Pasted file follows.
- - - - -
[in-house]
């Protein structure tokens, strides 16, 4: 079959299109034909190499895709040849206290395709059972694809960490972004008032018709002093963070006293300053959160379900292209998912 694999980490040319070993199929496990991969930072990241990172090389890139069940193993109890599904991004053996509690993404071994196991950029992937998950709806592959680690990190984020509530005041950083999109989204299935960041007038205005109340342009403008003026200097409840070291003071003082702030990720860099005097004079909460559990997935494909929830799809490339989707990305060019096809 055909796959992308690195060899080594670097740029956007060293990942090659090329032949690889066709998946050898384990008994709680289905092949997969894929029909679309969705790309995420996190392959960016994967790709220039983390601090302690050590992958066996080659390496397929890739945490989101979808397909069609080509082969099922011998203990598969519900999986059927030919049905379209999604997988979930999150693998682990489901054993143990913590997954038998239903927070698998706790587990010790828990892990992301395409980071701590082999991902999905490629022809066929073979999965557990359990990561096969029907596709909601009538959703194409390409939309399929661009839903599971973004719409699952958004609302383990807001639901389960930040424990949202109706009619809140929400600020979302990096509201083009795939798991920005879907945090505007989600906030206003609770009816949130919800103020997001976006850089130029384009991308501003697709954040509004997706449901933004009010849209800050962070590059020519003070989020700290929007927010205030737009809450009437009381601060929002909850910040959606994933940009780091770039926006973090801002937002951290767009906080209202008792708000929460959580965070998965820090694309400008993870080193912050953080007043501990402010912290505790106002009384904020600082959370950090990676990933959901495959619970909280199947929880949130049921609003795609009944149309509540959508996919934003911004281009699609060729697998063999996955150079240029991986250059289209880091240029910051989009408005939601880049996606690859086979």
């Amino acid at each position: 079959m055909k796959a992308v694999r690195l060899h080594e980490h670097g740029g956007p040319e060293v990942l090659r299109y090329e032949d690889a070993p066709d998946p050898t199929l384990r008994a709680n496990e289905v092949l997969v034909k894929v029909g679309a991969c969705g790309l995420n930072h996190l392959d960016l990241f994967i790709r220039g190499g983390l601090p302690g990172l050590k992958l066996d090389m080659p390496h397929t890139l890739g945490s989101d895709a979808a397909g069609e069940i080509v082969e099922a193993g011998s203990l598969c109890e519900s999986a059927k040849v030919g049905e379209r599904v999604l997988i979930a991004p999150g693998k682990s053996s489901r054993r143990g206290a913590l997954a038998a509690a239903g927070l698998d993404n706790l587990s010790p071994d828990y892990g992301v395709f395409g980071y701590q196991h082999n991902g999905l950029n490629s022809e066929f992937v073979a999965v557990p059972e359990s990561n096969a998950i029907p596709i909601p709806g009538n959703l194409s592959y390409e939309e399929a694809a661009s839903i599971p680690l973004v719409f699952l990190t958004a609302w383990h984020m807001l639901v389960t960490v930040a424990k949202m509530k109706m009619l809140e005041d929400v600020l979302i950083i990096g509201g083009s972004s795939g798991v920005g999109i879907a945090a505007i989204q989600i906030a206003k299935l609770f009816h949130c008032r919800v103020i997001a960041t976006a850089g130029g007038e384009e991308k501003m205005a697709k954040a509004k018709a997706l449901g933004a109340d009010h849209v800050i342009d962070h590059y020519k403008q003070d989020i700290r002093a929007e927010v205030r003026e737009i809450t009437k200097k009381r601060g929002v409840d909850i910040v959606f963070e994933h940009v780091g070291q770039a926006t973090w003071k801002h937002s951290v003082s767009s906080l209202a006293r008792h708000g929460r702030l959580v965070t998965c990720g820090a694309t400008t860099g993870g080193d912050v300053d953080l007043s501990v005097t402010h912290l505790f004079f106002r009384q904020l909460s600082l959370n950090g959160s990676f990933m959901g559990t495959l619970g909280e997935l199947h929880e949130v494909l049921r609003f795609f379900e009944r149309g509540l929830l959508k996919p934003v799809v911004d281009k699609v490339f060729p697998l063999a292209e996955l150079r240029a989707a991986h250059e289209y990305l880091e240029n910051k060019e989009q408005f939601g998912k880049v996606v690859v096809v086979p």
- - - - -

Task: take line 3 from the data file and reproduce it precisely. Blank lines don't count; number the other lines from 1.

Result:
């Amino acid at each position: 079959m055909k796959a992308v694999r690195l060899h080594e980490h670097g740029g956007p040319e060293v990942l090659r299109y090329e032949d690889a070993p066709d998946p050898t199929l384990r008994a709680n496990e289905v092949l997969v034909k894929v029909g679309a991969c969705g790309l995420n930072h996190l392959d960016l990241f994967i790709r220039g190499g983390l601090p302690g990172l050590k992958l066996d090389m080659p390496h397929t890139l890739g945490s989101d895709a979808a397909g069609e069940i080509v082969e099922a193993g011998s203990l598969c109890e519900s999986a059927k040849v030919g049905e379209r599904v999604l997988i979930a991004p999150g693998k682990s053996s489901r054993r143990g206290a913590l997954a038998a509690a239903g927070l698998d993404n706790l587990s010790p071994d828990y892990g992301v395709f395409g980071y701590q196991h082999n991902g999905l950029n490629s022809e066929f992937v073979a999965v557990p059972e359990s990561n096969a998950i029907p596709i909601p709806g009538n959703l194409s592959y390409e939309e399929a694809a661009s839903i599971p680690l973004v719409f699952l990190t958004a609302w383990h984020m807001l639901v389960t960490v930040a424990k949202m509530k109706m009619l809140e005041d929400v600020l979302i950083i990096g509201g083009s972004s795939g798991v920005g999109i879907a945090a505007i989204q989600i906030a206003k299935l609770f009816h949130c008032r919800v103020i997001a960041t976006a850089g130029g007038e384009e991308k501003m205005a697709k954040a509004k018709a997706l449901g933004a109340d009010h849209v800050i342009d962070h590059y020519k403008q003070d989020i700290r002093a929007e927010v205030r003026e737009i809450t009437k200097k009381r601060g929002v409840d909850i910040v959606f963070e994933h940009v780091g070291q770039a926006t973090w003071k801002h937002s951290v003082s767009s906080l209202a006293r008792h708000g929460r702030l959580v965070t998965c990720g820090a694309t400008t860099g993870g080193d912050v300053d953080l007043s501990v005097t402010h912290l505790f004079f106002r009384q904020l909460s600082l959370n950090g959160s990676f990933m959901g559990t495959l619970g909280e997935l199947h929880e949130v494909l049921r609003f795609f379900e009944r149309g509540l929830l959508k996919p934003v799809v911004d281009k699609v490339f060729p697998l063999a292209e996955l150079r240029a989707a991986h250059e289209y990305l880091e240029n910051k060019e989009q408005f939601g998912k880049v996606v690859v096809v086979p």